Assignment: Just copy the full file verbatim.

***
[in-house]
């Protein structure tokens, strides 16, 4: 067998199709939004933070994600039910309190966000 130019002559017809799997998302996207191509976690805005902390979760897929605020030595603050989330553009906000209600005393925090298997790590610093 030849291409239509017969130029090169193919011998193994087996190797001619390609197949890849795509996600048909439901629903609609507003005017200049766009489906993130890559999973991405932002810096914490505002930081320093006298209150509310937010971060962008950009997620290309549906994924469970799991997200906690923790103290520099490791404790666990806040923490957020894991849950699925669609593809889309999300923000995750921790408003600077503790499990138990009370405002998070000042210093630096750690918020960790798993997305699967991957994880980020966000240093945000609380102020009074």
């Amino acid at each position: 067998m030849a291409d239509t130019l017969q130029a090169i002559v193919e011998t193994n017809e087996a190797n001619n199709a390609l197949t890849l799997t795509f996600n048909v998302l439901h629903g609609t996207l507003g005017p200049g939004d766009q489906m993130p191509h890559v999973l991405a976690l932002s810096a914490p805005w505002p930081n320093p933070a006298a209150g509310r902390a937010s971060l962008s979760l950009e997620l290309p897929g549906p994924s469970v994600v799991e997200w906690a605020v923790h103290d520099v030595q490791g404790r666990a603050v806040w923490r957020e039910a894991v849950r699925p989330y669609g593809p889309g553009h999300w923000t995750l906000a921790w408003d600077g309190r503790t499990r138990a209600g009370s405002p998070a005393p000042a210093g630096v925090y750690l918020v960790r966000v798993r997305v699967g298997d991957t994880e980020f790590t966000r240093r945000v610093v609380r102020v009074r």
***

[in-house]
């Protein structure tokens, strides 16, 4: 067998199709939004933070994600039910309190966000 130019002559017809799997998302996207191509976690805005902390979760897929605020030595603050989330553009906000209600005393925090298997790590610093 030849291409239509017969130029090169193919011998193994087996190797001619390609197949890849795509996600048909439901629903609609507003005017200049766009489906993130890559999973991405932002810096914490505002930081320093006298209150509310937010971060962008950009997620290309549906994924469970799991997200906690923790103290520099490791404790666990806040923490957020894991849950699925669609593809889309999300923000995750921790408003600077503790499990138990009370405002998070000042210093630096750690918020960790798993997305699967991957994880980020966000240093945000609380102020009074």
């Amino acid at each position: 067998m030849a291409d239509t130019l017969q130029a090169i002559v193919e011998t193994n017809e087996a190797n001619n199709a390609l197949t890849l799997t795509f996600n048909v998302l439901h629903g609609t996207l507003g005017p200049g939004d766009q489906m993130p191509h890559v999973l991405a976690l932002s810096a914490p805005w505002p930081n320093p933070a006298a209150g509310r902390a937010s971060l962008s979760l950009e997620l290309p897929g549906p994924s469970v994600v799991e997200w906690a605020v923790h103290d520099v030595q490791g404790r666990a603050v806040w923490r957020e039910a894991v849950r699925p989330y669609g593809p889309g553009h999300w923000t995750l906000a921790w408003d600077g309190r503790t499990r138990a209600g009370s405002p998070a005393p000042a210093g630096v925090y750690l918020v960790r966000v798993r997305v699967g298997d991957t994880e980020f790590t966000r240093r945000v610093v609380r102020v009074r």